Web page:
What is required for a free market to deliver goods at the best ‘market clearing’ price for the average consumer? Buyers and sellers of equal power (eg NYMEX/Chicago) and a fungible product (oil, natural gas, futures). Yes, commodity markets work the best for consumers in a capitalist economy, but not all markets involve commodities and buyers and sellers of equal power. Medicine and education can’t be ‘free markets’-we have to subsidize, or to the extent that the ultimate consumer of education generally is able to work better jobs, realize to society this ‘subsidy’ is an ‘investment’.

      • Owl of Bellaire says:

        Is a “loan” really a “subsidy”? That’s a novel way of looking at it. After all, the money is supposed to come back, some time or other. Only if you insist on looking at lost opportunity costs compared to other forms of investment is it really an expense. (And, yes, there’s the expected loss from defaults, etc. — but, last I checked, the federal student loan program was *still* operating at a profit….)

        And, of course, if we’re to gripe about such government distortions of the free market, then we have to consider goring the ox at which Tracy suckles. (Now, that mixed metaphor *really* didn’t come out right….) What about government subsides or sweetheart deals for the petrochemical industry? Why shouldn’t those *also* be considered to produce “misallocation of capital”?

        Oh, right. Because hypocrisy is a Republican value.

      • johnofgaunt75 says:

        My loans were certaily subsidized. I looked at private student loans and the interest rates were outrageous. They are also highly regulated by the government.

        All things I support by the way as I think encouraging higher education is the best way to guarantee social advancement. I do admit that such loans are probably also driving up the cost of education although I think another factor is that many middle class jobs that did not require a university degree are now disappearing. We are increasingly becoming a society of “have’s” and “have nots.” And if you don’t have a degree, you will almost certainly be one of the “have nots.”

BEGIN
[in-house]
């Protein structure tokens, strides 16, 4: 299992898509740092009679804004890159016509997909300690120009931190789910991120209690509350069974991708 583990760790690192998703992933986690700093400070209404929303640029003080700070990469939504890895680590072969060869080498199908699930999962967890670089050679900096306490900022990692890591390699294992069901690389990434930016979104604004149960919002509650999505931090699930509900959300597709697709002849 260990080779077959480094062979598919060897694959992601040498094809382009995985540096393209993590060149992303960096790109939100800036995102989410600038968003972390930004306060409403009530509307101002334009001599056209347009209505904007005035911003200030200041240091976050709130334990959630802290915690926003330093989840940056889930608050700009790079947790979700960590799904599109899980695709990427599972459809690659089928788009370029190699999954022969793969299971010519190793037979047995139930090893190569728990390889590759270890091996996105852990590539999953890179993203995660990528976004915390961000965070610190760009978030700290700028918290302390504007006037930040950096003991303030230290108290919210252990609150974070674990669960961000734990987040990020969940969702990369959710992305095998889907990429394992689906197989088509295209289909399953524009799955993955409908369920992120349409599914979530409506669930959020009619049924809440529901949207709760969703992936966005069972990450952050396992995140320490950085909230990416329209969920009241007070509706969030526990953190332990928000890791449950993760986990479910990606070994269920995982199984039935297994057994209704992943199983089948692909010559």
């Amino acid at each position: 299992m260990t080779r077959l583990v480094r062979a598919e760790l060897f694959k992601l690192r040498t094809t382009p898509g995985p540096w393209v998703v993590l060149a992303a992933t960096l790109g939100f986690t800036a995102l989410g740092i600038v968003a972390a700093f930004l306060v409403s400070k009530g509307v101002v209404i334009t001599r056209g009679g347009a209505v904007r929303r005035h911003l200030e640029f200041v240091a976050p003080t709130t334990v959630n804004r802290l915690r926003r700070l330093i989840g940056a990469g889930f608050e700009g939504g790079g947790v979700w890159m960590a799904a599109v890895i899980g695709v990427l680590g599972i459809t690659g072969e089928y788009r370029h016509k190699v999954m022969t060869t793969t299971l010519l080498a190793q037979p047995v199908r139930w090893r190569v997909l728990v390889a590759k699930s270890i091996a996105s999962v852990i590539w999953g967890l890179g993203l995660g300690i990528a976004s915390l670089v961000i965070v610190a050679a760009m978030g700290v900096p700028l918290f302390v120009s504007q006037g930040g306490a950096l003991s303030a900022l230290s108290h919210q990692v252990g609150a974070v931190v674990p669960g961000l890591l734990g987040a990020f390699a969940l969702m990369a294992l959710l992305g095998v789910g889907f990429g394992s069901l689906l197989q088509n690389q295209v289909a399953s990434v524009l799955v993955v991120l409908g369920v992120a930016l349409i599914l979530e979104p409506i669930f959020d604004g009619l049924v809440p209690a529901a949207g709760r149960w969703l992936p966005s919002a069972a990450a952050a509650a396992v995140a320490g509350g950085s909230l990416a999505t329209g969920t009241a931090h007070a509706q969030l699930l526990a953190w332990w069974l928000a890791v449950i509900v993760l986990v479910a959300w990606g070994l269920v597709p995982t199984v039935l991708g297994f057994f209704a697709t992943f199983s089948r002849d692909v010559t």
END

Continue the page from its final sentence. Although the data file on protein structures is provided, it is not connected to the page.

• objv says:

        Rice Owl, I may not have grown up on a farm but the idea of sucking a gored ox is highly disturbing and alarming. You may need to consider taking remedial agricultural classes at A&M. Thanks for the chuckle of the day. 🙂

        My kids are five years apart Although we sent our first child off to college in 2005, we won’t finish with college tuition payments (at the same university) until next year (an extra year for a change in majors).

        During the last nine years, costs have risen steeply. A rough guess is that they have doubled. However, the quality of education has not improved and I doubt the professors or nice cafeteria ladies are being paid twice as much, Like Tracy, I have noticed many new, impressive edifices on campus over the years. One of the new structures looks like Harry Potter’s Hogworts – a bit out of character for central Texas if you ask me (no one did).

        Clearly costs can’t continue to go up. Some students are swimming in debt. A friend of my daughter says she has $200,000 of debt after getting her master’s degree – a true horror story – especially since she works in a field where it will be difficult to pay off her loans. She is working on finding a rich husband now. Good luck to her!

        While JoG75 is right in that student loans have enabled many to afford college (including my husband), Tracy has a point. The large amounts loaned to students nowadays are causing the costs of attending college to skyrocket. Colleges know that loan money is available. They charge what the market will bear.

        More stringent loan limits need to be set. This might entail the student going to community college for the first two years.

        Online classes should become more prevalent. There is no reason some colleges can’t offer basic classes online. Books are also a huge expense. More should be available as eTexts. As the pot of available money shrinks, colleges will have to adjust and innovate. This would definitely be a positive turn and lead to less long term debt.

      • Owl, I’m an ox suckler from way back. 😉

        I don’t have a problem “investing” in education. As with most things, the trick is in recognizing when the shark has been jumped.

  6. johnofgaunt75 says:

    Given the amount of private debt in this economy and the effect it has had on domestic spending (and thus the economy as a whole), a little inflation would be a good thing.